21.75 0.00 (0.00%)
After hours: 5:11PM EDT
|Bid||21.55 x 4000|
|Ask||21.60 x 800|
|Day's Range||21.42 - 21.86|
|52 Week Range||20.98 - 45.29|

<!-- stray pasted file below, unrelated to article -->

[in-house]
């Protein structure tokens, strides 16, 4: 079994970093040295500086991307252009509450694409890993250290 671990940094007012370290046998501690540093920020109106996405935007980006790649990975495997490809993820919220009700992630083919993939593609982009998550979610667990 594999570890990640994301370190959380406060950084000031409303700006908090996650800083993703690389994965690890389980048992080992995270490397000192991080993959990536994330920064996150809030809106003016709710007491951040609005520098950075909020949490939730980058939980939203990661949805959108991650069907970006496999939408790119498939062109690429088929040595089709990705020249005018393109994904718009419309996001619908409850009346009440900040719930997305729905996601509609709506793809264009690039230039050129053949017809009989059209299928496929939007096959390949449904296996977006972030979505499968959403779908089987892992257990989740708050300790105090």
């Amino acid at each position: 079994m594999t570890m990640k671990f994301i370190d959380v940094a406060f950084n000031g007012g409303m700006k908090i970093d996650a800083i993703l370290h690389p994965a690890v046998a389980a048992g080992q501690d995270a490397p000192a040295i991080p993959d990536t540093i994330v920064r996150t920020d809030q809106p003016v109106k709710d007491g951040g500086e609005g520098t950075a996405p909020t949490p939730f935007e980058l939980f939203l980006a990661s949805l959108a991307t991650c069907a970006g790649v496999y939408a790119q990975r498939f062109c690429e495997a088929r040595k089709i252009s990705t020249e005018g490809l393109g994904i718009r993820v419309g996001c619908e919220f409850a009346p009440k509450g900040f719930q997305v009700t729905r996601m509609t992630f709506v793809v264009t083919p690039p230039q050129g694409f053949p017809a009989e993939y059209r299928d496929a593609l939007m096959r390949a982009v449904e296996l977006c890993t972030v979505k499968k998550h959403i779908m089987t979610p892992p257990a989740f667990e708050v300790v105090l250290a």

|Beta (3Y Monthly)||1.62|
|PE Ratio (TTM)||10.81|
|Earnings Date||Jul 22, 2019|
|Forward Dividend & Yield||0.72 (3.32%)|
|1y Target Est||34.77|